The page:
Two more Minnesota banks are merging as the state’s community banks continue consolidating amid the slow economic recovery.
KleinBank, one of the state’s largest community banks, is buying Prior Lake State Bank. The cash deal is subject to regulatory approval, expected this summer, the banks said Tuesday. The purchase price is not being disclosed.
Doug Hile, president and chief executive of Chaska-based KleinBank, called Prior Lake State Bank “a great bank in great condition.” The purchase gives KleinBank three locations in Prior Lake, adding to KleinBank’s existing offices in Savage and Shakopee.
“It really gives us a dominant position in that part of town,” Hile said in an interview.
With assets of $1.6 billion, KleinBank currently has 19 locations statewide, primarily in the second and third rings of the Twin Cities. The acquisition will bring that to 22.
Prior Lake State Bank, with assets of about $207 million and 35 employees, is headed by well-known banker Bob Barsness and owned by the Barsness family.
Barsness, 69, said his father purchased the bank in 1965, and that with the family aging, it seemed like the right time to sell. “I’ve got six grandkids that I should spend more time with,” he said. “That’s going to be my first goal.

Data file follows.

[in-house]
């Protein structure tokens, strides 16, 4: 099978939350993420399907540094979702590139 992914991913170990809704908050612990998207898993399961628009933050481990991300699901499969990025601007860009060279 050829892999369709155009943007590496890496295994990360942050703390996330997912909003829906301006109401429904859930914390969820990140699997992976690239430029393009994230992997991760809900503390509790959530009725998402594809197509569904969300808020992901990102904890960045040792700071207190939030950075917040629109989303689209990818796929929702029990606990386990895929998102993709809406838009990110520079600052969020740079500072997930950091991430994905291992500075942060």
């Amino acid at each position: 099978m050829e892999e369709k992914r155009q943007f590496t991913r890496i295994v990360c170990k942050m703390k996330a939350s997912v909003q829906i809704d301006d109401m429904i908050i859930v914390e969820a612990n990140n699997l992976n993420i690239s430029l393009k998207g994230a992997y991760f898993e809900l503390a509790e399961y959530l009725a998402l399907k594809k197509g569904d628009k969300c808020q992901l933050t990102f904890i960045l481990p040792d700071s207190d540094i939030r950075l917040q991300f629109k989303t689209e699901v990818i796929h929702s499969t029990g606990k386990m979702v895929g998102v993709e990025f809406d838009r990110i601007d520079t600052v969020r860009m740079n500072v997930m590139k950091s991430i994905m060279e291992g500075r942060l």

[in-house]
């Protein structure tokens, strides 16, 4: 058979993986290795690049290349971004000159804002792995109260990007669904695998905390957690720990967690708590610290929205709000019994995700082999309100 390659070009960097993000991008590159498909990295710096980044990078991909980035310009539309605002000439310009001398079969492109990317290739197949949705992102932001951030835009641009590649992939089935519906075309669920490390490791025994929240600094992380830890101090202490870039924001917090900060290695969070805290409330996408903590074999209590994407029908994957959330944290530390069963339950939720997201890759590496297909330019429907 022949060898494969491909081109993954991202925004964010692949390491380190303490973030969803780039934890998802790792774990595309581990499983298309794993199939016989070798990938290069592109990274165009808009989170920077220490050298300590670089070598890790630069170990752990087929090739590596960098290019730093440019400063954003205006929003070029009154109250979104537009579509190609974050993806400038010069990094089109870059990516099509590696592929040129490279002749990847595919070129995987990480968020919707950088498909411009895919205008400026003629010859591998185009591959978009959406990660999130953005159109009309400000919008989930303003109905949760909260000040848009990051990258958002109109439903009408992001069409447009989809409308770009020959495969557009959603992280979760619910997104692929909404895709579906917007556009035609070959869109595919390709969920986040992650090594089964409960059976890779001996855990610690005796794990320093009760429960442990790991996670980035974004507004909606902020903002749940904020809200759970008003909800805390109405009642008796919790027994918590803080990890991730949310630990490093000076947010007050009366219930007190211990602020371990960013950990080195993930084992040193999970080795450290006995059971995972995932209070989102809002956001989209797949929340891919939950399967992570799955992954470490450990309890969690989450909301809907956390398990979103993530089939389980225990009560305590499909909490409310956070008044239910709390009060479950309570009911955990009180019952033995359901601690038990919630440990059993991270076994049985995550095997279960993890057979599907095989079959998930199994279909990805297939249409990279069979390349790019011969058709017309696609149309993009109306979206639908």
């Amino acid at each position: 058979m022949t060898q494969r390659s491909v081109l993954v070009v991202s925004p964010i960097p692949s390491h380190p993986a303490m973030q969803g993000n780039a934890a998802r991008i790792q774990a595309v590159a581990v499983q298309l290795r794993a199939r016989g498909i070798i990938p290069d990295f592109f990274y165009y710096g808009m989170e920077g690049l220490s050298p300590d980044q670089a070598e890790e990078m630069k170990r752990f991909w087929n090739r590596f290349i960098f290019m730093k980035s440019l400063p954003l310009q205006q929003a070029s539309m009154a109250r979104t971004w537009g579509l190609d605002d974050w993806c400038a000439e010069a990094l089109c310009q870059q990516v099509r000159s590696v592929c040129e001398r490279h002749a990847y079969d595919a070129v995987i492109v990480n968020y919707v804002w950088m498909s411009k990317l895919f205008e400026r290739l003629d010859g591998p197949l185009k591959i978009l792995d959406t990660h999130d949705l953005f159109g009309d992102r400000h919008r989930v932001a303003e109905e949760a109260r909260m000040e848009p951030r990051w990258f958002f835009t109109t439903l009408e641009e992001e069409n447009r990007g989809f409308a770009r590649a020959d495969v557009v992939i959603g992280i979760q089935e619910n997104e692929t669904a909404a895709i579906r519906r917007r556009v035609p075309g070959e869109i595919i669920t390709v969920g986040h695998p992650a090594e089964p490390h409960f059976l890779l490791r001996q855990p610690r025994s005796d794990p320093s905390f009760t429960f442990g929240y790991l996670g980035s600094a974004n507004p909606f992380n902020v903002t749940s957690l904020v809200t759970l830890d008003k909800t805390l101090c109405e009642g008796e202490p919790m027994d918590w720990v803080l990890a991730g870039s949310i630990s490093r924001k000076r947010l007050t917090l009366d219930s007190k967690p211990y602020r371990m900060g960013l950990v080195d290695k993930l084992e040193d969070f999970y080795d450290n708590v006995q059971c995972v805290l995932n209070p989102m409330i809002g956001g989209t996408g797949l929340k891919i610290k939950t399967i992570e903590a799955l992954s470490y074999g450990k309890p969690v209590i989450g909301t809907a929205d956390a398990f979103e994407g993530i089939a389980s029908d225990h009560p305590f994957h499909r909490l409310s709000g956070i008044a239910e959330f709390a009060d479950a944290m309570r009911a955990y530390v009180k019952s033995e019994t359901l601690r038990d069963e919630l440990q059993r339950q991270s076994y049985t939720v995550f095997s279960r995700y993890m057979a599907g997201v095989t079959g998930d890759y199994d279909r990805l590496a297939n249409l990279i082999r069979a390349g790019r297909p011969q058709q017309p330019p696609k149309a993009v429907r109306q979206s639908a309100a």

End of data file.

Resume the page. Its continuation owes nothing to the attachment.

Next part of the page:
“If I want to be brutally honest, I should have done this about five years ago,” he added. “Timing is everything.”
Barsness served as president of the Independent Community Bankers of America national organization from 1999-2000, and also headed the Independent Community Bankers of Minnesota in the past.
The recession and new regulatory demands born of the financial crisis hit community banks hard, and with loan demand still slack many are struggling to find new ways to grow revenue. Bankers describe fierce competition for loan opportunities that arise. The number of community banks statewide continues to shrink amid the pressures.
“It’s a little bit like running in mud right now,” Hile said. “There’s not as much demand as you would typically have in a recovery, which is a challenge.”
Hile said he expects more momentum in the economy by the end of the year, and as interest in housing thaws throughout Minnesota following a brutal winter.